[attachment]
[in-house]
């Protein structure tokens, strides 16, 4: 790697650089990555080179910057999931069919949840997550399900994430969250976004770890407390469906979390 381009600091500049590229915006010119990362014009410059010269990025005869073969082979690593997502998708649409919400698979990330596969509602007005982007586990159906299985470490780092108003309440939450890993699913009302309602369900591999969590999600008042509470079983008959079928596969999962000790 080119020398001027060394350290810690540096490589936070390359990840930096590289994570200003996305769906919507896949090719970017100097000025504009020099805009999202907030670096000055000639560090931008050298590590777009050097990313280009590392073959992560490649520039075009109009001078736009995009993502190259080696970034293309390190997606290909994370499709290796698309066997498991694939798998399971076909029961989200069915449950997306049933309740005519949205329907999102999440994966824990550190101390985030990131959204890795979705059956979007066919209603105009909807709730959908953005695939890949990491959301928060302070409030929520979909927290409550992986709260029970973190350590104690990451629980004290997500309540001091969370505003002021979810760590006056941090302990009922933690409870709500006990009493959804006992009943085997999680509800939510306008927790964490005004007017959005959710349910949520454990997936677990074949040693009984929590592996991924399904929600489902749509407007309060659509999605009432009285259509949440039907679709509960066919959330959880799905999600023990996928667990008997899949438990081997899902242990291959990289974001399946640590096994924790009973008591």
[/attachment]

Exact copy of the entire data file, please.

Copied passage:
[in-house]
């Protein structure tokens, strides 16, 4: 790697650089990555080179910057999931069919949840997550399900994430969250976004770890407390469906979390 381009600091500049590229915006010119990362014009410059010269990025005869073969082979690593997502998708649409919400698979990330596969509602007005982007586990159906299985470490780092108003309440939450890993699913009302309602369900591999969590999600008042509470079983008959079928596969999962000790 080119020398001027060394350290810690540096490589936070390359990840930096590289994570200003996305769906919507896949090719970017100097000025504009020099805009999202907030670096000055000639560090931008050298590590777009050097990313280009590392073959992560490649520039075009109009001078736009995009993502190259080696970034293309390190997606290909994370499709290796698309066997498991694939798998399971076909029961989200069915449950997306049933309740005519949205329907999102999440994966824990550190101390985030990131959204890795979705059956979007066919209603105009909807709730959908953005695939890949990491959301928060302070409030929520979909927290409550992986709260029970973190350590104690990451629980004290997500309540001091969370505003002021979810760590006056941090302990009922933690409870709500006990009493959804006992009943085997999680509800939510306008927790964490005004007017959005959710349910949520454990997936677990074949040693009984929590592996991924399904929600489902749509407007309060659509999605009432009285259509949440039907679709509960066919959330959880799905999600023990996928667990008997899949438990081997899902242990291959990289974001399946640590096994924790009973008591």